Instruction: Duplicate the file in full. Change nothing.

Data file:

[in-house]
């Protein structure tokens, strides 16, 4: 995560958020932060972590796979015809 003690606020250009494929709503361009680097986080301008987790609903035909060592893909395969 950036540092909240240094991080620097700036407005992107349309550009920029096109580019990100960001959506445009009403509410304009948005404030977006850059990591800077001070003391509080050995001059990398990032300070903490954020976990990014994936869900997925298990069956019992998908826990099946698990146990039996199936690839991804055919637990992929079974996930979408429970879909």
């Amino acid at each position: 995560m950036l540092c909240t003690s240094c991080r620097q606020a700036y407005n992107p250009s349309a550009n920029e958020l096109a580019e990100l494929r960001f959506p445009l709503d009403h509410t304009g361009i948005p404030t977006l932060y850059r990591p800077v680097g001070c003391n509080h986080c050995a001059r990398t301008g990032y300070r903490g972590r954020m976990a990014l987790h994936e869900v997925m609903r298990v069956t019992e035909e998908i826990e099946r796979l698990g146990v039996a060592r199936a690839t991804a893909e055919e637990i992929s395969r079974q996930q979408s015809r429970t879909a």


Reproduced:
[in-house]
């Protein structure tokens, strides 16, 4: 995560958020932060972590796979015809 003690606020250009494929709503361009680097986080301008987790609903035909060592893909395969 950036540092909240240094991080620097700036407005992107349309550009920029096109580019990100960001959506445009009403509410304009948005404030977006850059990591800077001070003391509080050995001059990398990032300070903490954020976990990014994936869900997925298990069956019992998908826990099946698990146990039996199936690839991804055919637990992929079974996930979408429970879909």
């Amino acid at each position: 995560m950036l540092c909240t003690s240094c991080r620097q606020a700036y407005n992107p250009s349309a550009n920029e958020l096109a580019e990100l494929r960001f959506p445009l709503d009403h509410t304009g361009i948005p404030t977006l932060y850059r990591p800077v680097g001070c003391n509080h986080c050995a001059r990398t301008g990032y300070r903490g972590r954020m976990a990014l987790h994936e869900v997925m609903r298990v069956t019992e035909e998908i826990e099946r796979l698990g146990v039996a060592r199936a690839t991804a893909e055919e637990i992929s395969r079974q996930q979408s015809r429970t879909a």